Actual line: " 'Indiana Jones and the Kingdom of the Crystal Skull.' Say it aloud. The very title causes the pulse to quicken, if you, like me, are a lover of pulp fiction. What I want is goofy action—lots of it. I want man-eating ants, swordfights between two people balanced on the backs of speeding jeeps, subterranean caverns of gold, vicious femme fatales, plunges down three waterfalls in a row, and the explanation for flying saucers. And throw in lots of monkeys. … What happens in South America is explained by the need to create (1) sensational chase sequences, and (2) awe-inspiring spectacles. We get such sights as two dueling Jeep-like vehicles racing down parallel roads. Not many of the audience members will be as logical as I am, and wonder who went to the trouble of building parallel roads in a rain forest. Most of the major characters eventually find themselves at the wheels of both vehicles; they leap or are thrown from one to another, and the vehicles occasionally leap right over one another."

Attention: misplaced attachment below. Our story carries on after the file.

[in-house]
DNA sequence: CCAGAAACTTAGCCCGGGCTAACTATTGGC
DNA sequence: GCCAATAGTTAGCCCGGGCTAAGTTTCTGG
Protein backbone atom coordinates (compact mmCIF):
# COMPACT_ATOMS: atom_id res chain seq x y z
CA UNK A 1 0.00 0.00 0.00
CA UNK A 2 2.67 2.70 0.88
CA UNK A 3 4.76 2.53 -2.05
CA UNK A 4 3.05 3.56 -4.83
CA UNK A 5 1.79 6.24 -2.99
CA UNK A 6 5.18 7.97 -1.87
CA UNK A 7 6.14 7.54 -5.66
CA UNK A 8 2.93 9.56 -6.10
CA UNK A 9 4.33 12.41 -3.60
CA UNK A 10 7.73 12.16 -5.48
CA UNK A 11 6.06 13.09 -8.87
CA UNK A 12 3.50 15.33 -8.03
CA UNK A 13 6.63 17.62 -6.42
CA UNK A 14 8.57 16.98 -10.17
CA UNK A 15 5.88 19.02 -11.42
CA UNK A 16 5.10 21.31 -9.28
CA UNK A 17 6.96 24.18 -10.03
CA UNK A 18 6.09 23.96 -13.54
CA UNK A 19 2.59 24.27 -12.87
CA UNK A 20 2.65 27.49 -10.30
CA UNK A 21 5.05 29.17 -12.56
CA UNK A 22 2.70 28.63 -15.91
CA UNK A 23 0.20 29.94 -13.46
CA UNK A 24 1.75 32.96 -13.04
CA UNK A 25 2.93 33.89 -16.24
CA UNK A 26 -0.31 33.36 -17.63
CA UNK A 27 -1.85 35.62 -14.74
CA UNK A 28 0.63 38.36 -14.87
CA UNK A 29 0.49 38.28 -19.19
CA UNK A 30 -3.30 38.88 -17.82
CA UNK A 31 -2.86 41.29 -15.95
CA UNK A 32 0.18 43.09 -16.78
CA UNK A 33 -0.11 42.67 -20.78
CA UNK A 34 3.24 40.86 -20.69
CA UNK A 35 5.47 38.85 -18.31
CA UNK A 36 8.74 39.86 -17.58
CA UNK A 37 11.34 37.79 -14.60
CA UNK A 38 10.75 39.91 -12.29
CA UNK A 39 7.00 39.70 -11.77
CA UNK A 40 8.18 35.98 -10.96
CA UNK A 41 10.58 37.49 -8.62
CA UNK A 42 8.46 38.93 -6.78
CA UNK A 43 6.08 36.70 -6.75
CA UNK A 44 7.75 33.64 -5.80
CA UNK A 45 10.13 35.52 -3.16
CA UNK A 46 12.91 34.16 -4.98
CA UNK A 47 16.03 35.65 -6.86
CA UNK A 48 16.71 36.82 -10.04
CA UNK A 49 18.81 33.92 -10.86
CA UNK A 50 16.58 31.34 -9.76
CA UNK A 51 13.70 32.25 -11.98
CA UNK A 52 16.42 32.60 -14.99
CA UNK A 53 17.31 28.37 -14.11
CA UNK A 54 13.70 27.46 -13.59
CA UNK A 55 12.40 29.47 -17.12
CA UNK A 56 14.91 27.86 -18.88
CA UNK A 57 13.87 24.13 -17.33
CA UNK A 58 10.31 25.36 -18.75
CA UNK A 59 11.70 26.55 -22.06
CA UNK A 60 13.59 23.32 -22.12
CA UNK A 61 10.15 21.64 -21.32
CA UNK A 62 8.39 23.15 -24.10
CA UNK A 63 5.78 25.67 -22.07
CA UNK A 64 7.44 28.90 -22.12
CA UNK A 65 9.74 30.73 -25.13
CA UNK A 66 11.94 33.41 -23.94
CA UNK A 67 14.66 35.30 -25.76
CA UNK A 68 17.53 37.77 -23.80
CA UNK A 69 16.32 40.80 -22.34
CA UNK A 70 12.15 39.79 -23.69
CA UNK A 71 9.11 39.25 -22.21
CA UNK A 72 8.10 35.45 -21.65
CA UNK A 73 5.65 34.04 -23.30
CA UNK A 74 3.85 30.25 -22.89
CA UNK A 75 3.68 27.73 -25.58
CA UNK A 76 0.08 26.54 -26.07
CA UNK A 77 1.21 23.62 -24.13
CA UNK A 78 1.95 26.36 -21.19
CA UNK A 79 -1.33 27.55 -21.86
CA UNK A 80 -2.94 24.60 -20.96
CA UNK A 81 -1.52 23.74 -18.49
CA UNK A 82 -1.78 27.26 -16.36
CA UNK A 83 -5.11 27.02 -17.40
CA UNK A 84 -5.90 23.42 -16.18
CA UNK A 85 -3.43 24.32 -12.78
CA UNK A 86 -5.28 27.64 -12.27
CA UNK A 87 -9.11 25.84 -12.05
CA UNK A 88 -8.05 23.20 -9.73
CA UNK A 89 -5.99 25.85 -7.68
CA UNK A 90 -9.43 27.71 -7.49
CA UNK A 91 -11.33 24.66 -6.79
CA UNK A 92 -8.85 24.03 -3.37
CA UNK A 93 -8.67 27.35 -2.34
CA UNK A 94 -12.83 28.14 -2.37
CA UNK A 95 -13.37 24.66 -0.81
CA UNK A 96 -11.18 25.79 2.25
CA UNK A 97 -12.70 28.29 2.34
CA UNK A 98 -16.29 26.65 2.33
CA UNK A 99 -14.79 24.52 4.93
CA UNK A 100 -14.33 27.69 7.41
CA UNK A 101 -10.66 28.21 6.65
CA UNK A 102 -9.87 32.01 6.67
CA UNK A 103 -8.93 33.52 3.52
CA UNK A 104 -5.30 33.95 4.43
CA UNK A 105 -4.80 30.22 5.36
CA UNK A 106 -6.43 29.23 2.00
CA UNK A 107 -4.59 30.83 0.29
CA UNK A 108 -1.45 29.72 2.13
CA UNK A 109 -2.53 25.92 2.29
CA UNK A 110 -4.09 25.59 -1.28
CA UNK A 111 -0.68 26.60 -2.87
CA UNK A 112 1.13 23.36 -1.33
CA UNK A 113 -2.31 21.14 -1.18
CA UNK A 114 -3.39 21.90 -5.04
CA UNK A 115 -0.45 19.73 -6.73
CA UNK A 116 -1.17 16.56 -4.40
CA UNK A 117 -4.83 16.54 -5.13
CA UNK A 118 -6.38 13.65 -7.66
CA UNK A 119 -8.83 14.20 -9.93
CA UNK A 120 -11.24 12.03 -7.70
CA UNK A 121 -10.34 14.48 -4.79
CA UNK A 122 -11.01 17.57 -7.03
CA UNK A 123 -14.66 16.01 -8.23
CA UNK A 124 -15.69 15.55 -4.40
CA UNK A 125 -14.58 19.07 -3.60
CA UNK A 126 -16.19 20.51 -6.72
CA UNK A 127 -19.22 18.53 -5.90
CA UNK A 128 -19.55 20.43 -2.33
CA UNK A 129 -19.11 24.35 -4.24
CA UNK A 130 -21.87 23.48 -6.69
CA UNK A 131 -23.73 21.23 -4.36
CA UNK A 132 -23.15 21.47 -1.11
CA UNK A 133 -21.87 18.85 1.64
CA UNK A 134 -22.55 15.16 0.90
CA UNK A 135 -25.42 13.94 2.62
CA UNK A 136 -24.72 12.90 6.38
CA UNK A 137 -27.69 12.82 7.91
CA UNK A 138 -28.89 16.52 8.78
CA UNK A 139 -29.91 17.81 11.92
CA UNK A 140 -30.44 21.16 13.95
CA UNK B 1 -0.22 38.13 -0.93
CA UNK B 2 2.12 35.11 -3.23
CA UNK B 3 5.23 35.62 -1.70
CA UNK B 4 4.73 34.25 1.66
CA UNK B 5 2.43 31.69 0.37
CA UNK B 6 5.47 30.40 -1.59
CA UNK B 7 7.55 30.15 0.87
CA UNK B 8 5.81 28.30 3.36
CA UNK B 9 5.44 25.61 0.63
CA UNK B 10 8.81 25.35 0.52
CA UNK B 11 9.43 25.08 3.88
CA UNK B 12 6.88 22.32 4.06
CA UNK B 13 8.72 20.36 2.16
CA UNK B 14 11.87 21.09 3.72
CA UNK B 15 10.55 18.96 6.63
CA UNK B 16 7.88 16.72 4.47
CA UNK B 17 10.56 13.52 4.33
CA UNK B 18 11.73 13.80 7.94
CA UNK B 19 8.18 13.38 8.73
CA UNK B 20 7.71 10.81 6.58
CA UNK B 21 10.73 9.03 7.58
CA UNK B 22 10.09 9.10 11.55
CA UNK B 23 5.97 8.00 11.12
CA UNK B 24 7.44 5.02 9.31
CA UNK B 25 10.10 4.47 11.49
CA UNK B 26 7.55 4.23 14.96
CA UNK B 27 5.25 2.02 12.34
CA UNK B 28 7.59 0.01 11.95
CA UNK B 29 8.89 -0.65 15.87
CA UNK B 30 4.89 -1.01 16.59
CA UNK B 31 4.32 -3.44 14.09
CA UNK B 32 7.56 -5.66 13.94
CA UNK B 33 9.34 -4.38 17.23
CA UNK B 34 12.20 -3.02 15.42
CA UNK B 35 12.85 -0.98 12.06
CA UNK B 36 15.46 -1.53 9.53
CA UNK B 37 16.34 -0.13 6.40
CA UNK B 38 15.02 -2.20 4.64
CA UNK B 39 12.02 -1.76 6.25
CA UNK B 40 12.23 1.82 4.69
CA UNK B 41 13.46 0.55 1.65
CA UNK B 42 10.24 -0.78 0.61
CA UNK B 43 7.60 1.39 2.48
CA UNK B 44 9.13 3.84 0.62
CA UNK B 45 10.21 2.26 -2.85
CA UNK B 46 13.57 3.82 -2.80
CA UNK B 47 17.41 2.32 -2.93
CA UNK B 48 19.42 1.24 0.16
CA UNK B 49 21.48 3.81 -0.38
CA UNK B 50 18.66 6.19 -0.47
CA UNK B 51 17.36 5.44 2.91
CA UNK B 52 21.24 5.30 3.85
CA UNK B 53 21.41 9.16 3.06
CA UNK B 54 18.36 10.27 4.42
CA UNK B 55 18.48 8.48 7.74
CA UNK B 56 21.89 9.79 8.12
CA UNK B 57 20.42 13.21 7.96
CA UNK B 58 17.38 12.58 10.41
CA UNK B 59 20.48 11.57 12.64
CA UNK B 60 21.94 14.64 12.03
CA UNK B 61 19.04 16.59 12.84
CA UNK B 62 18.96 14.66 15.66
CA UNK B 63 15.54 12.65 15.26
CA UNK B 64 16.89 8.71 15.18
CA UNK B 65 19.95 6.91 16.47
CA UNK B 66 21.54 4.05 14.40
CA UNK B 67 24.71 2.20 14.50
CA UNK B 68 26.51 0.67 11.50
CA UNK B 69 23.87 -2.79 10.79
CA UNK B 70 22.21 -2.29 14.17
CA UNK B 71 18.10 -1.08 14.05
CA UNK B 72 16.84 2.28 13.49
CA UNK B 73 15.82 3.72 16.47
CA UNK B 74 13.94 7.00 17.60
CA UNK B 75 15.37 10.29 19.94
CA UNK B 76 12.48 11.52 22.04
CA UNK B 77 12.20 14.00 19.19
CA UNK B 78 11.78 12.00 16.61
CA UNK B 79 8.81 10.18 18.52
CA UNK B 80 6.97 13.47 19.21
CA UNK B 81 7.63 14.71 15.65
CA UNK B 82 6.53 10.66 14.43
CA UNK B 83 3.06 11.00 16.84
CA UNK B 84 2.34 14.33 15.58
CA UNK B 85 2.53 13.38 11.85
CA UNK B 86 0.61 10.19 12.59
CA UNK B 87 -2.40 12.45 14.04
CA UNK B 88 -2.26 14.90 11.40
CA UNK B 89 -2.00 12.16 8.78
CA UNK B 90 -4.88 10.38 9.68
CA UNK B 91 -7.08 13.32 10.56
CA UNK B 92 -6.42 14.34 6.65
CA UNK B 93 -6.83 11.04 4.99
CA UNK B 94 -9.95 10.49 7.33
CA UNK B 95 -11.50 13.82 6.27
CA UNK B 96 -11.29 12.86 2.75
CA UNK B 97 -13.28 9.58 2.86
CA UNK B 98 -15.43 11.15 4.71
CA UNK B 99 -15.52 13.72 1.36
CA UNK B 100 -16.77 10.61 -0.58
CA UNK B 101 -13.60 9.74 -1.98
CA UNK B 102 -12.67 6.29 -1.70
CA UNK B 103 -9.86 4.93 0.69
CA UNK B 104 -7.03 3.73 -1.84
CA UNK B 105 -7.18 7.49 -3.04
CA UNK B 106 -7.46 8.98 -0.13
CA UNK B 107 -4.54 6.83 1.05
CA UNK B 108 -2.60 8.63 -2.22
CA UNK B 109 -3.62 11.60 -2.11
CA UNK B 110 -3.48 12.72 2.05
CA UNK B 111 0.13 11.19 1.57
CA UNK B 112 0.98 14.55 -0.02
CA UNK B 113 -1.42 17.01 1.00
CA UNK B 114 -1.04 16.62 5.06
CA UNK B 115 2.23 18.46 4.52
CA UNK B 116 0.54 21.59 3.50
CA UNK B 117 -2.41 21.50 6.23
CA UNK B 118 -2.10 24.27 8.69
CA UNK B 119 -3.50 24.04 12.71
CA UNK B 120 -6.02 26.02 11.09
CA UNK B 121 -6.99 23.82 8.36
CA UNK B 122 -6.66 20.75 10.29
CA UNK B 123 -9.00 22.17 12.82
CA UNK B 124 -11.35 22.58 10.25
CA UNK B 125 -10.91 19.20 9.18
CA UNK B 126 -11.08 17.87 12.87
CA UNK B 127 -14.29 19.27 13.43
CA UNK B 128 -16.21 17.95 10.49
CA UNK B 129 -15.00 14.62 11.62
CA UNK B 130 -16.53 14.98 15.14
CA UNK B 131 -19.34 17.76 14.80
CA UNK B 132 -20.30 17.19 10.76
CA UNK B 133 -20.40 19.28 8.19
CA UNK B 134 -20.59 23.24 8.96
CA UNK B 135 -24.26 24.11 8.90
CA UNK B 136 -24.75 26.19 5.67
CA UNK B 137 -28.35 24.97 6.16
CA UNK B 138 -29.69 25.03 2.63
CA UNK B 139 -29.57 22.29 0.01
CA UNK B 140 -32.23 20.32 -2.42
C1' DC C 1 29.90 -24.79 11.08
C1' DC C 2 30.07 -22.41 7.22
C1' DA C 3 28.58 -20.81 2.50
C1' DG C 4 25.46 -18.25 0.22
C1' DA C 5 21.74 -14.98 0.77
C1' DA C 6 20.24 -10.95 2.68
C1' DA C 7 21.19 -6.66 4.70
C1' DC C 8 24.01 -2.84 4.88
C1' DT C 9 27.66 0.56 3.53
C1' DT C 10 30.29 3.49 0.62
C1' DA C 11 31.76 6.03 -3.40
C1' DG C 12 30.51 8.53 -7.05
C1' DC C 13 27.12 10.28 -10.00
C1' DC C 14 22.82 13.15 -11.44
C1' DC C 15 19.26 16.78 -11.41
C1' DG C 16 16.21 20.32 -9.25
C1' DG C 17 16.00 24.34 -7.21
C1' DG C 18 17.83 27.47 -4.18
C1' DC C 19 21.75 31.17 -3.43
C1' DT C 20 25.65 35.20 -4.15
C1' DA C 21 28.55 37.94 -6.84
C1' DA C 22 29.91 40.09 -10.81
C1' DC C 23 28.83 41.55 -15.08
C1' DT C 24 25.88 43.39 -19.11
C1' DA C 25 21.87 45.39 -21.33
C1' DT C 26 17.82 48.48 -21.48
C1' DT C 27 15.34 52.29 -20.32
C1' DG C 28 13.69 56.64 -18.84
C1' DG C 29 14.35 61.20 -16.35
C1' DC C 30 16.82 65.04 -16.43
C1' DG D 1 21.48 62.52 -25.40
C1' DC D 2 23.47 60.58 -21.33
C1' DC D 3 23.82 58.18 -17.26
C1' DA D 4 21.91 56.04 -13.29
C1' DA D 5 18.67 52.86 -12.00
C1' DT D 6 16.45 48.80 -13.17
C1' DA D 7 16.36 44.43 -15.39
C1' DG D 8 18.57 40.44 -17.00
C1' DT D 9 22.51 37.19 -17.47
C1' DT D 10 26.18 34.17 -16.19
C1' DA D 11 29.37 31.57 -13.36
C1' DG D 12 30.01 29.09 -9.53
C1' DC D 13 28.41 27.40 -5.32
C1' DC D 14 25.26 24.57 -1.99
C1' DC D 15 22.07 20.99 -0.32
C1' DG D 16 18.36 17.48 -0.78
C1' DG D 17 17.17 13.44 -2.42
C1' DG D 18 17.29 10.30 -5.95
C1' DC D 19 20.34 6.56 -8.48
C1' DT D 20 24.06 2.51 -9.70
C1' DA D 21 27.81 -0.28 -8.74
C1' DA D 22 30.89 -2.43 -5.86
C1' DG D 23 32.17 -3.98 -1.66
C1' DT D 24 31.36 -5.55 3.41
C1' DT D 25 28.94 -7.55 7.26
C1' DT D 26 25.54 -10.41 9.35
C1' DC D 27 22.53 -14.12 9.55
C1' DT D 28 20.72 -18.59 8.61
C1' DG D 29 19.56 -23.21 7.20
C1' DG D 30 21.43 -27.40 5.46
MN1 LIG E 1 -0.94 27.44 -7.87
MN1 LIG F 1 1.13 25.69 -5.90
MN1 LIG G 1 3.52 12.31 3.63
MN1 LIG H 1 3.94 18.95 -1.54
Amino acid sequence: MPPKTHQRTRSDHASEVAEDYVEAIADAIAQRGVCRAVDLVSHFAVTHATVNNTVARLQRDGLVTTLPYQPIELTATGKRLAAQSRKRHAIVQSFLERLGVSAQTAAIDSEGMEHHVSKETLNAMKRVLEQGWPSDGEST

Kenneth Turan, Los Angeles Times: "This is the 'Indiana Jones' film people have been waiting for."
Not quoted: "Introduced as a total copy of Marlon Brando on a motorcycle in 'The Wild One,' [Shia] LaBeouf doesn't seem completely comfortable in his disaffected teen role, a part that does not play to the innate likability that is one of his strengths. … And though it is exceptionally pleasant to see Karen Allen returning as Indy flame Marion Ravenwood, the film is too intent on spending the first part of their reunion having them strenuously argue with each other. It's so unpleasant, even one of the atheist Russians is forced to plead, 'For love of God, shut the hell up.' "